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2D physics performance

Discussion in 'Physics' started by z37, Jan 26, 2015.

  1. z37

    z37

    Joined:
    Feb 13, 2014
    Posts:
    29
    Hi, everyone!
    Recently I came across an interesting article in my local language about performance issues that are connected with the nature of Unity physics engine, and how to solve them. link to article(rus)
    Three main unity physics laws that author claims are:
    The violation of these laws could result in massive performance drops because the engine marks the collider-violator as improper and initiates the re-initiation of such and the recalculation of phisics.

    1. Colliders should not move, rotate, scale or enabled/disabled.
    Ordinary collider is should be a static object like a tree or so.

    2. The movable object should always be a rigid body.
    As a rigid body does not initiate the entire recalculation of physics, only local, but it should be moved with the help of rigid body methods.

    3. If the object is a rigid body it should move only by rigid body methods.
    Forget about direct control of object movement through transform component if it has a collider attached. transform is a 'killer of performance'.
    Use rigid body methods instead:

    1. AddForce, AddTorque (the engine calculates the movement and collision depending on the mass of the body)
    2. Velocity and angularVelocity properties
    3. MovePosition, MoveRotation.
    (See the details in the documentation)

    The author also gives an example of 20box colliders movement and results in profiler.
    on the left transform.position / right rigidbody2d.MovePosition


    So the purpose of my post is to make a discussion of this topic, because some of the facts above were not obvious for me, and these mistakes do make difference on low-CPU devices.

    What do you think about that?
    P.S. what do Lerp method etc use for movement? and iTween?
     
  2. jpthek9

    jpthek9

    Joined:
    Nov 28, 2013
    Posts:
    944
    transform.Translate gives MUCH better performance than adding force. It seems more efficient to simply set a new Vector3 position.
     
  3. z37

    z37

    Joined:
    Feb 13, 2014
    Posts:
    29
    I agree with you.
    But the author of the article, said that for the purposes of his game it was more efficient to move the level in his game using MovePosition, MoveRotation.

    He said that he had really bad performance on low-CPU devices with transform methods, but after swapping to MovePosition, MoveRotation he got a growth in 30 fps.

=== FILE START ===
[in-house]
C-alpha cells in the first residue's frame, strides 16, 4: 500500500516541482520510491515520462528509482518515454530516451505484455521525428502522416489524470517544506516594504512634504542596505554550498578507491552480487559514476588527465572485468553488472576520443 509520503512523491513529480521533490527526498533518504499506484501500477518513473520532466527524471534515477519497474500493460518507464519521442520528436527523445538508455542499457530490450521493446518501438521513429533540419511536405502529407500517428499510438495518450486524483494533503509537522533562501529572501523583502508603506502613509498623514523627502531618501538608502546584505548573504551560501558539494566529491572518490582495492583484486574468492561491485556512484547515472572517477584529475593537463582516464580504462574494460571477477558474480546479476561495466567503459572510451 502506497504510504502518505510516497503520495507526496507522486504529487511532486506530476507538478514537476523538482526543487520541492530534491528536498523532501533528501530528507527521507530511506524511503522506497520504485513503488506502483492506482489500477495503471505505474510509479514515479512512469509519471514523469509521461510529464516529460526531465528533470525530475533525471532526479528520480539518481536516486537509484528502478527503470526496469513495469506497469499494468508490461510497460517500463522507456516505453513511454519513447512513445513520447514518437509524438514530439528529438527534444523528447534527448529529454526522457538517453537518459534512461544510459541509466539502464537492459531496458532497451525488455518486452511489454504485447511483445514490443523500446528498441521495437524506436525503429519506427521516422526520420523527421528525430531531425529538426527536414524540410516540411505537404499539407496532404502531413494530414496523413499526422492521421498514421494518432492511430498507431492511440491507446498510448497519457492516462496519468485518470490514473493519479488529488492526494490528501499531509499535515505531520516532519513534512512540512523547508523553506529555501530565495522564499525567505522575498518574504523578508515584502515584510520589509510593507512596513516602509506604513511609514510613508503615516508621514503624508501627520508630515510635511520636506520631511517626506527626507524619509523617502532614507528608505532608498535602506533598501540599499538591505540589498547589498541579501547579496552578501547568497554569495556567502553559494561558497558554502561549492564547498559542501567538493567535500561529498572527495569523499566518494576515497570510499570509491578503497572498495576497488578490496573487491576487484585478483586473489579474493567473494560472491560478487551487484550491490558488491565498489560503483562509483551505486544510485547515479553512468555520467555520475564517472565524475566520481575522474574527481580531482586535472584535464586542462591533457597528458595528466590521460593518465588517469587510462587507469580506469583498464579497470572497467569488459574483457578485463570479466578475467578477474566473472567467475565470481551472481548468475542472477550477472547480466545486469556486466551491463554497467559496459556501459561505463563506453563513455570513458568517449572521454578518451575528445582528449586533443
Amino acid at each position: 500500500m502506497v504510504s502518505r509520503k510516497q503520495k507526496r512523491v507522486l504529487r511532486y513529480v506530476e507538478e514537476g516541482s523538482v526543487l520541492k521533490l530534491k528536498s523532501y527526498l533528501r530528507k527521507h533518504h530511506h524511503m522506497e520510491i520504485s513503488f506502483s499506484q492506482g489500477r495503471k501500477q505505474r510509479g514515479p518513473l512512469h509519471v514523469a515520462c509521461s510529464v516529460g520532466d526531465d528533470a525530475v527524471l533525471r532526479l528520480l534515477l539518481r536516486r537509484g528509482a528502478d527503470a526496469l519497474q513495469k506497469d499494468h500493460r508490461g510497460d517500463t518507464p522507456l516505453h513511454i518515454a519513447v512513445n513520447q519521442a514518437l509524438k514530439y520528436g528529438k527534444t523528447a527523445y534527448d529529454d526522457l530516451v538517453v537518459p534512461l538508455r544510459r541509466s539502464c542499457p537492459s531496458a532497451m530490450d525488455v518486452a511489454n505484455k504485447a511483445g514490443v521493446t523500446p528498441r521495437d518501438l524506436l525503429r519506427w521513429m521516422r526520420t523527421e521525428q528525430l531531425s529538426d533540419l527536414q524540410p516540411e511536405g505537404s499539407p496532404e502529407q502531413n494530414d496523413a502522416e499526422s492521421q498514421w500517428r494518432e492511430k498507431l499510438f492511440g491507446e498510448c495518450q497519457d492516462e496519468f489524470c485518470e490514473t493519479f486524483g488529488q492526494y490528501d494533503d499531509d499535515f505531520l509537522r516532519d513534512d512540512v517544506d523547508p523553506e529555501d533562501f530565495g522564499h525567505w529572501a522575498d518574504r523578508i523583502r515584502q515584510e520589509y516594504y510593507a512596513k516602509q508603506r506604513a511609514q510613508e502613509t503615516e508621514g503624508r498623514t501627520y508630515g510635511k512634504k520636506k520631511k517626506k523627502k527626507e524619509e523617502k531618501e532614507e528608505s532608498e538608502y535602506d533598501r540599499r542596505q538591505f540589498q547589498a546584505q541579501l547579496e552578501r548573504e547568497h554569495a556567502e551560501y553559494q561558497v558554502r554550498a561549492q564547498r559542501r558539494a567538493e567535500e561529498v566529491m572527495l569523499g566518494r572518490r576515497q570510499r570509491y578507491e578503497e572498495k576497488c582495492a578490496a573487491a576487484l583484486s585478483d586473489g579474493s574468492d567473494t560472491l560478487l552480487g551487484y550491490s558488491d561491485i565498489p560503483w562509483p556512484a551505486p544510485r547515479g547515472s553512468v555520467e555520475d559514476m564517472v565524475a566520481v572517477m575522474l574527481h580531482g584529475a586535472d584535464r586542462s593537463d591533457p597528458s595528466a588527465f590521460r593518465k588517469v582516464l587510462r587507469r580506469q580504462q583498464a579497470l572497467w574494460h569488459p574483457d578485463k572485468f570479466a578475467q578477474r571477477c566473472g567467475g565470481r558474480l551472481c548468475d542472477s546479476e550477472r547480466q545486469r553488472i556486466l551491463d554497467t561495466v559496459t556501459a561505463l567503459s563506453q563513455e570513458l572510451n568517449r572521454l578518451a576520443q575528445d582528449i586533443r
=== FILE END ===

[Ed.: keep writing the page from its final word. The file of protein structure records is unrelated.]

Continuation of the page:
The only thing that bothers me is that low-level rigid body control methods does not bring a smoothness in movement as of the nature of it.
     
  4. jpthek9

    jpthek9

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    Nov 28, 2013
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    You're the author :D
    Btw that game in your post seems SUPER cool! If it's yours, i recommend a little damping of the plane... give the camera some momentum.
     
  5. Ander_zh

    Ander_zh

    Joined:
    May 18, 2017
    Posts:
    1
    hi bro, "that low-level rigid body control methods does not bring a smoothness in movement as of the nature of it." i also had met this probole ,i use move rotatioin , the robot head shake ...
     
  6. MelvMay

    MelvMay

    Unity Technologies

    Joined:
    May 24, 2013
    Posts:
    2,056
    Note: You're actually replying to a post from 2015! Nevertheless I thought it worth replying myself for anyone else jumping in and wondering the same.

    When you add a Rigidbody2D you are asking it to take control of the Transform; it effectively becomes a proxy to the Transform so never ever modify the Transform. Ever.

    To change the pose, you go via the Rigidbody2D API i.e. adding forces, setting the velocities or using MovePosition/MoveRotation.

    Modifying the Transform is supported but only because devs do it. It's not recommended and is worse for performance. Also, it is immediately teleporting the body from one position to another and can cause collision tunneling and collider overlaps. It also stops interpolation from working.

    Also, don't try to move a Collider2D that isn't attached to a Rigidbody2D. A collider like this is static meaning never moving. If you are going to move it then add a Rigidbody2D and set it to Kinematic body-type. If you are going to hardly ever move it then it's also fine to do the same but use a Static body-type.

    In the end, Rigidbody2D move, colliders don't. Collider geometry lives in Rigidbody2D space.